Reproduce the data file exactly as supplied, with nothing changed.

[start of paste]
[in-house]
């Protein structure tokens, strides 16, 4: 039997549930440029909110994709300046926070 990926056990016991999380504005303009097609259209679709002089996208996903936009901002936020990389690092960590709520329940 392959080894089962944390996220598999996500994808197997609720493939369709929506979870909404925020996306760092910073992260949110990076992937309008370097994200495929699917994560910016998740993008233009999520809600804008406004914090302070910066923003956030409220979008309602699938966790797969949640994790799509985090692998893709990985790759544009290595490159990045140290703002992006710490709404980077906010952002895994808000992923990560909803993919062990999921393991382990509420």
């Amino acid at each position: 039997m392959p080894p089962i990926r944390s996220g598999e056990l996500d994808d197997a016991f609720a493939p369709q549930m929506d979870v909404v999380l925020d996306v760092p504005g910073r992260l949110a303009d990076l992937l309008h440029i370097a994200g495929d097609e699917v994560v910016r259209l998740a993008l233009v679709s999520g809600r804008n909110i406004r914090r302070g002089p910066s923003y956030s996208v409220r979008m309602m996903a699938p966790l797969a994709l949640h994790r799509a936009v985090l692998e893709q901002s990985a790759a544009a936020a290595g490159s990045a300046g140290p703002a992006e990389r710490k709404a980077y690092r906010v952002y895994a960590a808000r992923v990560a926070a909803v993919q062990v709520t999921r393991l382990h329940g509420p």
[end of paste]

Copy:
[in-house]
């Protein structure tokens, strides 16, 4: 039997549930440029909110994709300046926070 990926056990016991999380504005303009097609259209679709002089996208996903936009901002936020990389690092960590709520329940 392959080894089962944390996220598999996500994808197997609720493939369709929506979870909404925020996306760092910073992260949110990076992937309008370097994200495929699917994560910016998740993008233009999520809600804008406004914090302070910066923003956030409220979008309602699938966790797969949640994790799509985090692998893709990985790759544009290595490159990045140290703002992006710490709404980077906010952002895994808000992923990560909803993919062990999921393991382990509420």
């Amino acid at each position: 039997m392959p080894p089962i990926r944390s996220g598999e056990l996500d994808d197997a016991f609720a493939p369709q549930m929506d979870v909404v999380l925020d996306v760092p504005g910073r992260l949110a303009d990076l992937l309008h440029i370097a994200g495929d097609e699917v994560v910016r259209l998740a993008l233009v679709s999520g809600r804008n909110i406004r914090r302070g002089p910066s923003y956030s996208v409220r979008m309602m996903a699938p966790l797969a994709l949640h994790r799509a936009v985090l692998e893709q901002s990985a790759a544009a936020a290595g490159s990045a300046g140290p703002a992006e990389r710490k709404a980077y690092r906010v952002y895994a960590a808000r992923v990560a926070a909803v993919q062990v709520t999921r393991l382990h329940g509420p």